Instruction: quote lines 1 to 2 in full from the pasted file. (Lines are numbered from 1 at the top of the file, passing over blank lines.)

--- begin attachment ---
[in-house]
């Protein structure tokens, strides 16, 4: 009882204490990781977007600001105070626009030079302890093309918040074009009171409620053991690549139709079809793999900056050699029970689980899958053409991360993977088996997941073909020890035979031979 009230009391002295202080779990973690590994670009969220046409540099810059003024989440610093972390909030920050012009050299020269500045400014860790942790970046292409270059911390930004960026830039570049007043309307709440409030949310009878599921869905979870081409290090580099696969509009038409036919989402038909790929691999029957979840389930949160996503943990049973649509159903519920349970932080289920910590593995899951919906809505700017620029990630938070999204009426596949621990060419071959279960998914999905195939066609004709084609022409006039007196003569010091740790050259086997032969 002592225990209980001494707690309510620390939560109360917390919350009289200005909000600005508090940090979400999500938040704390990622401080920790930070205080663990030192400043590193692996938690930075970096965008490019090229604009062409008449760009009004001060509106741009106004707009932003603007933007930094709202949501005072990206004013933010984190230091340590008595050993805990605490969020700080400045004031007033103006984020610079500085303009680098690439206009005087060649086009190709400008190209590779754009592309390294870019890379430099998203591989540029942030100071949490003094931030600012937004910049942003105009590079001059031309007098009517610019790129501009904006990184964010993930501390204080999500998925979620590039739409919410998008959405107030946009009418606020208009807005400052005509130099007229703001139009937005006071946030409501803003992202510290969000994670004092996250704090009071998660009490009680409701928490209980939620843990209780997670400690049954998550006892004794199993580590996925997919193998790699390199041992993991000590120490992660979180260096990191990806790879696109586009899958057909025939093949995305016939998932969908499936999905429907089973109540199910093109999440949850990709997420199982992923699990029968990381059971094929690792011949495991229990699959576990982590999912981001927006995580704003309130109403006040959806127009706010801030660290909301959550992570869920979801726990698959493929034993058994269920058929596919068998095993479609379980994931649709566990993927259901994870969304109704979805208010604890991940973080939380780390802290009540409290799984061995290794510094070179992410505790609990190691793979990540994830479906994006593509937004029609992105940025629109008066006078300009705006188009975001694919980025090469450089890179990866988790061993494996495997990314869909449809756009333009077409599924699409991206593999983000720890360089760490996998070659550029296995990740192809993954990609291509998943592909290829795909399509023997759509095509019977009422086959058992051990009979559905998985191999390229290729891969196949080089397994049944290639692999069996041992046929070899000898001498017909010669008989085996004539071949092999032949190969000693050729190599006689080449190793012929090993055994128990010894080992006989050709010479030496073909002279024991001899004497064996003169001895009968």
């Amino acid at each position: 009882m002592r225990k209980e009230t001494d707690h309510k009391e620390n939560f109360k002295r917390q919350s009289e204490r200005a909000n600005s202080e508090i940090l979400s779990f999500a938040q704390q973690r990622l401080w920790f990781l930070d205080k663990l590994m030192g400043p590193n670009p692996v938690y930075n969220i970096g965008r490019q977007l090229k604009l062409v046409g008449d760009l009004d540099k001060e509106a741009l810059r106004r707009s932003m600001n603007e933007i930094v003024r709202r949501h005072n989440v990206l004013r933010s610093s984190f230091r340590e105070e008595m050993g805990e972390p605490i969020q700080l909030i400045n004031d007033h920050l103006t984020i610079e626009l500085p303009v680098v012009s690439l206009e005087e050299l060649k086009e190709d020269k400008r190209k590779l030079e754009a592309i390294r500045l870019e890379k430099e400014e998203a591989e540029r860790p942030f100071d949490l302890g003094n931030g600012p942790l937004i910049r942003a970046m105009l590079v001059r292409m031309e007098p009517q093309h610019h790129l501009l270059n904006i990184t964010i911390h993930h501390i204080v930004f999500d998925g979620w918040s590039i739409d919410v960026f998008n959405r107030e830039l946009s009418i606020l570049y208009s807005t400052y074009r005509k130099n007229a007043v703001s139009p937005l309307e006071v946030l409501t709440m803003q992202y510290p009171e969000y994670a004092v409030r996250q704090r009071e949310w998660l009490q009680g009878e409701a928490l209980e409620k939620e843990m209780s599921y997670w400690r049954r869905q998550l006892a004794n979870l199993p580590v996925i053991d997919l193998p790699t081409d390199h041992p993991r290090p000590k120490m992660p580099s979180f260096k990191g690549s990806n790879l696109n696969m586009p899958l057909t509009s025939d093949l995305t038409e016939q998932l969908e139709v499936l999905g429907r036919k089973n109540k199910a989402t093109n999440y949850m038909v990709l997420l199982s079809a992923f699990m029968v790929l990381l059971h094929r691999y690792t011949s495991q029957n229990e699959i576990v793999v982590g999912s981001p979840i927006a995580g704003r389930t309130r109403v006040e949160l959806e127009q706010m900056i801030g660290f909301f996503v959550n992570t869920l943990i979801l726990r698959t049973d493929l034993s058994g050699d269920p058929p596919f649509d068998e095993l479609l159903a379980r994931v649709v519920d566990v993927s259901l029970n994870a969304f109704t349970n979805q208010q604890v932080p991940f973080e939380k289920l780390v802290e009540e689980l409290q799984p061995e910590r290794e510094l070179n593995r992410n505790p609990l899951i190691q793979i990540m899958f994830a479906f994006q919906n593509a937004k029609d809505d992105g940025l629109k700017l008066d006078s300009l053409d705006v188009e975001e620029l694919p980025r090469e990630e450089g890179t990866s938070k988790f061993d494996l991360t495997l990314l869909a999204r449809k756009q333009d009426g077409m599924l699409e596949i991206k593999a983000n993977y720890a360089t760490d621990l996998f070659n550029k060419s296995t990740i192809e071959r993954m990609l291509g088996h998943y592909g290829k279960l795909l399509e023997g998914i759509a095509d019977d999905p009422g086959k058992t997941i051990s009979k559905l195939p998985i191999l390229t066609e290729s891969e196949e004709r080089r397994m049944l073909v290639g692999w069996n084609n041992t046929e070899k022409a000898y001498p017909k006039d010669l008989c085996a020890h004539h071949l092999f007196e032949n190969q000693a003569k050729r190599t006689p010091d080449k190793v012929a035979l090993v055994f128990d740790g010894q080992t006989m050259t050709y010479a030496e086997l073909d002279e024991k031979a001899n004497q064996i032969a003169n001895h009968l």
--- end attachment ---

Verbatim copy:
[in-house]
């Protein structure tokens, strides 16, 4: 009882204490990781977007600001105070626009030079302890093309918040074009009171409620053991690549139709079809793999900056050699029970689980899958053409991360993977088996997941073909020890035979031979 009230009391002295202080779990973690590994670009969220046409540099810059003024989440610093972390909030920050012009050299020269500045400014860790942790970046292409270059911390930004960026830039570049007043309307709440409030949310009878599921869905979870081409290090580099696969509009038409036919989402038909790929691999029957979840389930949160996503943990049973649509159903519920349970932080289920910590593995899951919906809505700017620029990630938070999204009426596949621990060419071959279960998914999905195939066609004709084609022409006039007196003569010091740790050259086997032969 002592225990209980001494707690309510620390939560109360917390919350009289200005909000600005508090940090979400999500938040704390990622401080920790930070205080663990030192400043590193692996938690930075970096965008490019090229604009062409008449760009009004001060509106741009106004707009932003603007933007930094709202949501005072990206004013933010984190230091340590008595050993805990605490969020700080400045004031007033103006984020610079500085303009680098690439206009005087060649086009190709400008190209590779754009592309390294870019890379430099998203591989540029942030100071949490003094931030600012937004910049942003105009590079001059031309007098009517610019790129501009904006990184964010993930501390204080999500998925979620590039739409919410998008959405107030946009009418606020208009807005400052005509130099007229703001139009937005006071946030409501803003992202510290969000994670004092996250704090009071998660009490009680409701928490209980939620843990209780997670400690049954998550006892004794199993580590996925997919193998790699390199041992993991000590120490992660979180260096990191990806790879696109586009899958057909025939093949995305016939998932969908499936999905429907089973109540199910093109999440949850990709997420199982992923699990029968990381059971094929690792011949495991229990699959576990982590999912981001927006995580704003309130109403006040959806127009706010801030660290909301959550992570869920979801726990698959493929034993058994269920058929596919068998095993479609379980994931649709566990993927259901994870969304109704979805208010604890991940973080939380780390802290009540409290799984061995290794510094070179992410505790609990190691793979990540994830479906994006593509937004029609992105940025629109008066006078300009705006188009975001694919980025090469450089890179990866988790061993494996495997990314869909449809756009333009077409599924699409991206593999983000720890360089760490996998070659550029296995990740192809993954990609291509998943592909290829795909399509023997759509095509019977009422086959058992051990009979559905998985191999390229290729891969196949080089397994049944290639692999069996041992046929070899000898001498017909010669008989085996004539071949092999032949190969000693050729190599006689080449190793012929090993055994128990010894080992006989050709010479030496073909002279024991001899004497064996003169001895009968």